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RE: [css3-lists] [css3-speech] Interaction between list-style-type and speak properties

From: Belov, Charles <Charles.Belov@sfmta.com>
Date: Wed, 27 Apr 2011 12:24:36 -0700
Message-ID: <E17F75B6E86AE842A57B4534F82D0376CD2858@MTAMAIL.muni.sfgov.org>
To: "fantasai" <fantasai.lists@inkedblade.net>, "Tab Atkins Jr." <jackalmage@gmail.com>
Cc: <www-style@w3.org>
fantasai wrote on  Wednesday, April 27, 2011 11:55 AM
> On 04/27/2011 11:43 AM, Tab Atkins Jr. wrote:
> > On Wed, Apr 27, 2011 at 11:24 AM, fantasai 
> > <fantasai.lists@inkedblade.net>  wrote:
> >> On 04/27/2011 11:12 AM, Tab Atkins Jr. wrote:
> >>> It doesn't seem like the distinction between numeric and 
> alphabetic 
> >>> is important.  They're just alternate ways of 
> representing numbers.
> >>> We've already made the point that legal documents, where 
> the precise 
> >>> marker is important, should use inline text for their 
> markers (which 
> >>> reminds me that I need to add the 
> >>> display:marker/list-style-type:inline feature).  In other 
> documents, 
> >>> the fact that a list is presented as "A" instead of "1" is mostly 
> >>> irrelevant.  This is styling information, not semantic content.
> >>
> >> Yes, it's styling rather than semantic. I'm not arguing semantics.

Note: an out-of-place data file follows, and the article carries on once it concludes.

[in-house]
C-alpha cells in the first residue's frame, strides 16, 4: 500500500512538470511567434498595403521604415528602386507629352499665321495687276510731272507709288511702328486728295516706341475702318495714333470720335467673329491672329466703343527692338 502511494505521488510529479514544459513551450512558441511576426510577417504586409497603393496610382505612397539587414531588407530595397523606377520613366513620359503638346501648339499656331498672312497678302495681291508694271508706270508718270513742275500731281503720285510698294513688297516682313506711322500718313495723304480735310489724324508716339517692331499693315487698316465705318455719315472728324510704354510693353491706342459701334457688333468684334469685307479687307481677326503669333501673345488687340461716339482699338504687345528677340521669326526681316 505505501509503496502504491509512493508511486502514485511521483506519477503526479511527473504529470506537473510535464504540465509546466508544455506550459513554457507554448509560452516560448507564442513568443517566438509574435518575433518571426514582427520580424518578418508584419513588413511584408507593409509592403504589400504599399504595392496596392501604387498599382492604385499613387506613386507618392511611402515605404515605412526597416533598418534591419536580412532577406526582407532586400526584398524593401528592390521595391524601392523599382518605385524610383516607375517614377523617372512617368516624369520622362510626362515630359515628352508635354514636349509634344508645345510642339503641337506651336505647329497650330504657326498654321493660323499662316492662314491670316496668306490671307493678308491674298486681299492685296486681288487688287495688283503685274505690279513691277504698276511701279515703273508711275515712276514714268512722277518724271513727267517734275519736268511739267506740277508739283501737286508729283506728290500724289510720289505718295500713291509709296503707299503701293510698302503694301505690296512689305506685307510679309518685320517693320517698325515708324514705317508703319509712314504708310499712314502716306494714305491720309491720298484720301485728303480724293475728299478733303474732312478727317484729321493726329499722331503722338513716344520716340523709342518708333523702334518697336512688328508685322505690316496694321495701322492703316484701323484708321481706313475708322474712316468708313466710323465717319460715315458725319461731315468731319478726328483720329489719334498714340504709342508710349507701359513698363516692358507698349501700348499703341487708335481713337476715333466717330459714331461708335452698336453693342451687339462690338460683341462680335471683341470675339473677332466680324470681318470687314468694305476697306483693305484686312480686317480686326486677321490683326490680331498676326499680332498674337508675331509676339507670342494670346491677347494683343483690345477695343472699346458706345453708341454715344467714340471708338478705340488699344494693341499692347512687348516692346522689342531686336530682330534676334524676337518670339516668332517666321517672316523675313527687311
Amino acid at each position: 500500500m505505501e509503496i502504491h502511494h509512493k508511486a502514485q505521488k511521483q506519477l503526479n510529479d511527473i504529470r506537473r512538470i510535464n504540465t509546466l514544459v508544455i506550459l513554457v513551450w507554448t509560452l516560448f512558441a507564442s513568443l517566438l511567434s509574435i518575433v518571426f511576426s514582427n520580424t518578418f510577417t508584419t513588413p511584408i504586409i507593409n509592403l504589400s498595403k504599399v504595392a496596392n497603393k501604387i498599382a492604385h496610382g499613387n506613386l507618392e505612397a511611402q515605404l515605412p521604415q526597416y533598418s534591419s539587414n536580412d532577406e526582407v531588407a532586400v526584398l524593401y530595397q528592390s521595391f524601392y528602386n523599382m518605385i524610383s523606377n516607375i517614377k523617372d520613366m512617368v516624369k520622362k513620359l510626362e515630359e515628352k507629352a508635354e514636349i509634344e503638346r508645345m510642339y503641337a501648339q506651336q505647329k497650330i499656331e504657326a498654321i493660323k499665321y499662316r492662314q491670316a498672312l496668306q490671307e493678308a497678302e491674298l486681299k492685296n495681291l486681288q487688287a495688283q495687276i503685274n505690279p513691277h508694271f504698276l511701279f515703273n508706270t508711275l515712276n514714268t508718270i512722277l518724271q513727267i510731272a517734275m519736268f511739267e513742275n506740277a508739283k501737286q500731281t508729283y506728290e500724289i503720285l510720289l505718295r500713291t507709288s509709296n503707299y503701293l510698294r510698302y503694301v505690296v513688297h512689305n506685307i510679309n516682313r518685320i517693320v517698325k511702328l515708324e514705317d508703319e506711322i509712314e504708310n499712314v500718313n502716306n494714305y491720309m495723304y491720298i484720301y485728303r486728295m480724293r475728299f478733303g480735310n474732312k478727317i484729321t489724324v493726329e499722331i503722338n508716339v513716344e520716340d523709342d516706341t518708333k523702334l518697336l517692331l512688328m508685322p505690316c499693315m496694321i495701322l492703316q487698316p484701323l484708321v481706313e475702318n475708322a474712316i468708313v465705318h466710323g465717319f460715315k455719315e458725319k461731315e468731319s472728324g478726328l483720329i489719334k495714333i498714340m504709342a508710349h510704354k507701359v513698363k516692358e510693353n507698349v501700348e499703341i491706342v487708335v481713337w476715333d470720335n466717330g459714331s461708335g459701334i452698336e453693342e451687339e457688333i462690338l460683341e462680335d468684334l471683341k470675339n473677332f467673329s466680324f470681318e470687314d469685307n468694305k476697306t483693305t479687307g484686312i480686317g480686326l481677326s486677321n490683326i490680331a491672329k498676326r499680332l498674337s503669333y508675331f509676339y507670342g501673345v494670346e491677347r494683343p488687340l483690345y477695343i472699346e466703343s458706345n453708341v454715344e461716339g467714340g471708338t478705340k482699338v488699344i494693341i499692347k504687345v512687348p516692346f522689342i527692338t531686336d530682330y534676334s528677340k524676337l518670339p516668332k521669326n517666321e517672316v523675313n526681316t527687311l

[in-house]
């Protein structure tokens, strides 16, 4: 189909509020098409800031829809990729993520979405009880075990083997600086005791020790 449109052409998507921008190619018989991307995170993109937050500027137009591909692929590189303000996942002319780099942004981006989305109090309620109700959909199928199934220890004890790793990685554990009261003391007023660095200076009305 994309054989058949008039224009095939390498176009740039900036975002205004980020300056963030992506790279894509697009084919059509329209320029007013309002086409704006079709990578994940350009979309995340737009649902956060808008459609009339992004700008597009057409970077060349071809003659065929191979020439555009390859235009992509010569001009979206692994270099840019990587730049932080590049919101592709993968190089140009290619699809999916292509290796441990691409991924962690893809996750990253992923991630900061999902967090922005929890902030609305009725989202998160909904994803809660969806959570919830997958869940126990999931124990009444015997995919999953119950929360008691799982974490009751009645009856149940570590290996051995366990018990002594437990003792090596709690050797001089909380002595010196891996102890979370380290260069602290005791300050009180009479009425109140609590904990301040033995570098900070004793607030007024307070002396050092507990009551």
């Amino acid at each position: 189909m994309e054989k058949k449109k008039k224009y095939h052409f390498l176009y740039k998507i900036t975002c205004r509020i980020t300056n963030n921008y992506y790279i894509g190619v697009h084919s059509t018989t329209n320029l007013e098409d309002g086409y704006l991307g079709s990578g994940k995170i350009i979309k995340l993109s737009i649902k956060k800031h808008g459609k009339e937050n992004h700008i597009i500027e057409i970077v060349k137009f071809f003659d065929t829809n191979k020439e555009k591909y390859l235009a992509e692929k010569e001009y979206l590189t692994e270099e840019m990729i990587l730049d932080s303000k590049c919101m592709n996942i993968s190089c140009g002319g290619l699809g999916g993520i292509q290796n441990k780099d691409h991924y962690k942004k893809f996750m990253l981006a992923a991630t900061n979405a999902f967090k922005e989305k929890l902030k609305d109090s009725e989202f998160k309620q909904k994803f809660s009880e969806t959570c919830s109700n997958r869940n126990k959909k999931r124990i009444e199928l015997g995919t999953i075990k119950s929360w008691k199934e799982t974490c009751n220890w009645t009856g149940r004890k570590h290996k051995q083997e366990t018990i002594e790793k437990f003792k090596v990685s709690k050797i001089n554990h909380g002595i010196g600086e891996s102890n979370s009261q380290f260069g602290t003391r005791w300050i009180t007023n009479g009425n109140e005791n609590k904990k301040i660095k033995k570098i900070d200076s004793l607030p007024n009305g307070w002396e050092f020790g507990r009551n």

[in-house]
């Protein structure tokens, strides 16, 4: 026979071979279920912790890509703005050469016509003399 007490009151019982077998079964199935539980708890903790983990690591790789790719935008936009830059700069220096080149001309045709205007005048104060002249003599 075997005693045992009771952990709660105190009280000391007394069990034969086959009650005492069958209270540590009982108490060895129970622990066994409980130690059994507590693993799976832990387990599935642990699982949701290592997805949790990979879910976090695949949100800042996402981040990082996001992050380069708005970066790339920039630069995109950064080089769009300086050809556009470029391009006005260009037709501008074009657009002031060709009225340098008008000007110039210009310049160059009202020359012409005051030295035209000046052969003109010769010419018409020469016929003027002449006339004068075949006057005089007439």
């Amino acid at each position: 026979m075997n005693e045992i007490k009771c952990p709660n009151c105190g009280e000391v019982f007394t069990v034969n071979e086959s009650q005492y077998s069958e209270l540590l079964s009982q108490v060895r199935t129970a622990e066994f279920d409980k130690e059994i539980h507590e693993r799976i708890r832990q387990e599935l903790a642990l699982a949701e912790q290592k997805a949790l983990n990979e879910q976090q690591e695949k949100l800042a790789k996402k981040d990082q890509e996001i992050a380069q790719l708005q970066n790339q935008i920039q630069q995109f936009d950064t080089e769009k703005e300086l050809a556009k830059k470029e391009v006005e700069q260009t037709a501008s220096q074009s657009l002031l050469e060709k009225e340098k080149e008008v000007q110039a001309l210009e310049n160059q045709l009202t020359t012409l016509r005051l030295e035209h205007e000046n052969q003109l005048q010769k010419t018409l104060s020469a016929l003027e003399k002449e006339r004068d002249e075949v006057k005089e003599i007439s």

> >> I'm arguing that if the document is styled with letters, then an 
> >> aural presentation of it in all likelihood wants to read those 
> >> letters rather than treating it as bullets (<ul>) or 
> numbers (<ol>) 
> >> depending on the markup. Daniel's point is that this capability is 
> >> not addressed in either CSS3 Speech or CSS3 Lists.
> >
> > And my point is that even if you make the distinction 
> between bullets, 
> > numbers, and alphanumerics, there are still list styles 
> that can't be 
> > slotted into those categories.  Even within a 
> seemingly-simple style 
> > like 'alphabetic', you can get styles that *cannot* be read - for 
> > example, the "go stones" example I have in the spec.
> 
> Which means there's a problem that needs to be solved, not 
> that there is no problem.
 
Alas, we are seeing a side effect of comment-trimming when replying.
This whole thread started with my post on Monday 2/7/2011 at 12:56 p.m.,
which stated a real-world case as to why it was a problem for screen
readers not to read the <ol> bullets as written:

"in the case of a public meeting, where we have a legally published
agenda, and items are called by the chair by letter, it would be
important to me that the rendered speech be:

A. First item
B. Second item
C. Third item

and I would definitely *not* want to leave this decision to the user
agent."

http://lists.w3.org/Archives/Public/www-style/2011Feb/0195.html

Hope this helps,
Charles Belov
SFMTA Webmaster
Received on Wednesday, 27 April 2011 19:26:58 GMT

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